CE Insight: Break The Addiction To Your Phone
Have you ever heard of 'nomophobia?' It's defined as the irrational fear of being without your phone.
I didn't know it had a name lol.
Maybe you relate to this fear or maybe you don't, but according to some statistics, 66% of the population shows signs of nomophobia.
Nomophobia or not, today I want to talk a bit about how we can use our phones in a healthier ways to break addiction, be more present and embodied, and get our brains back.
The typical cell phone user touches their phone 2,617 times a day.
Research has shown that the mere presence of your smartphone, even when it is turned off and face down, drains your attention.
Most people spend an average of 3 hours and 15 minutes on their phone each day.
50% of all phone pickups happen within 3 minutes of the previous one.
There are a ton of negative effects associated with too much screen time and cell phone use including poor sleep patterns, depression, loss of memory and problem solving skills, reduced quality of conversations, and feeling disconnected from our environment and body.
The good news is, small changes can go a long way.
Some Small Changes
The intention here is to improve, not go cold turkey, so keep titration in mind. This means trying little bits at a time to build solid habits vs trying too much at once and becoming overwhelmed.
As always, have fun too.
Tip #1 One of the easiest things to do is create a bit more distance from your phone.
Don't bring your phone to bed with you. Also, charge it in another room.
At meals, leave your phone somewhere else, not on the table, or on your person.
Tip #2 Become aware of your habits and reflexes.
Make a point to notice when you reflexively pick up your phone to check 'nothing'. Help break this neurological connection by putting down your phone and taking a breath. Come back to your body, notice how it makes contact with the chair/couch or whatever it's touching. Be with it.
Check your screen time stats on your phone. Is it under 2 hours? If not, see if you can lower it by 10 minutes a day until you get there.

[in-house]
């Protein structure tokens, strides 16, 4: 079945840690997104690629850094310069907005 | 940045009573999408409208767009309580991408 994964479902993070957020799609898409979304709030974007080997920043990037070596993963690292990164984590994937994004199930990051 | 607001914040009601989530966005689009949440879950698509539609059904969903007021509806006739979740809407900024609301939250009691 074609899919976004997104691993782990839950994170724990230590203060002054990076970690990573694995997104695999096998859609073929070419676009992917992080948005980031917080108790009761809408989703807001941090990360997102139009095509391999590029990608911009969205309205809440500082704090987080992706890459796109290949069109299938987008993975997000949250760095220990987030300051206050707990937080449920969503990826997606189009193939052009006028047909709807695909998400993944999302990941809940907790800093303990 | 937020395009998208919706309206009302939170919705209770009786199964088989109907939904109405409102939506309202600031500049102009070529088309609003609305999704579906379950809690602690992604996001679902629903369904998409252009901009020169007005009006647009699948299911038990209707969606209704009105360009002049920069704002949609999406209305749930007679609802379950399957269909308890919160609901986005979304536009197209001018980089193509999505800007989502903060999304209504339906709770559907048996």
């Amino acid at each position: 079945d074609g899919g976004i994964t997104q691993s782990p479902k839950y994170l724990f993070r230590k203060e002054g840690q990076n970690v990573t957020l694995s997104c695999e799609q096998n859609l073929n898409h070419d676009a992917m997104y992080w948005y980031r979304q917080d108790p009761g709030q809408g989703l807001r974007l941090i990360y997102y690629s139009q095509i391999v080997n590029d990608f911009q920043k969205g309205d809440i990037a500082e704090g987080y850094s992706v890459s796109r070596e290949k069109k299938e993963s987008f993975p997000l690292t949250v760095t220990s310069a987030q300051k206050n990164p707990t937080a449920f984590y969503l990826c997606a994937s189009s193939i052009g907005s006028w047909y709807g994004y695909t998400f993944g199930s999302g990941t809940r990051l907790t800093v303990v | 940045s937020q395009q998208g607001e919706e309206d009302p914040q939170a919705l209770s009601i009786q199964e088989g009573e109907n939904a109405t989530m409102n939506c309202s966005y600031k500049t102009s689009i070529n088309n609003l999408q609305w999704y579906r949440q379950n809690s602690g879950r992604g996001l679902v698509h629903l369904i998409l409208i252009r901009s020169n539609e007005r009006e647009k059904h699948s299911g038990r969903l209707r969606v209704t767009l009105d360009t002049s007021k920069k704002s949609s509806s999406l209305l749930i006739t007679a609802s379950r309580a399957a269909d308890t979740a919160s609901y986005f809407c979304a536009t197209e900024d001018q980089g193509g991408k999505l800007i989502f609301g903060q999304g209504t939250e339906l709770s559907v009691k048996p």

Tip #3 Turn off notifications.
Just because you get a text, email, Facebook comment or DM, doesn't mean you have to check right away and answer. Turning off notification sounds can help decrease the amount of times you pick up your phone.
Up For A Bigger Challenge?
Back in 2009 I started doing something I called 'no tech days.'
On a Saturday before bed I'd turn off my phone and wouldn't turn it on again until Monday morning. Sunday was the no tech day.
To be honest, I didn't use my TV or laptop either. Instead, I'd spend some time alone, some with people, reading, or doing something I loved - sometimes even chores.
If you're up for this challenge, give it a go this weekend or next - even if you do it with just your phone.
Make a point to notice your body, habits, and sensations if you keep thinking about your phone.
Perhaps ask yourself: what qualities do I feel in my thoughts or body when I reflexively think about my phone? Am I bored? Do I feel anxious? etc.
Phones are useful and helpful, especially in our modern world. We might reflexively want to get rid of them entirely, but for most of us that's not really an option.
But with some simple steps and more awareness, we can greatly improve our digital well-being.
Take small steps, track any improvements, and have fun. Improving your life doesn't have to be serious and stressful.
p.s. I have started a personal Substack to talk personal transformation, society, culture, and consciousness. Check it out here. I enjoy connecting with readers in the comments as well.
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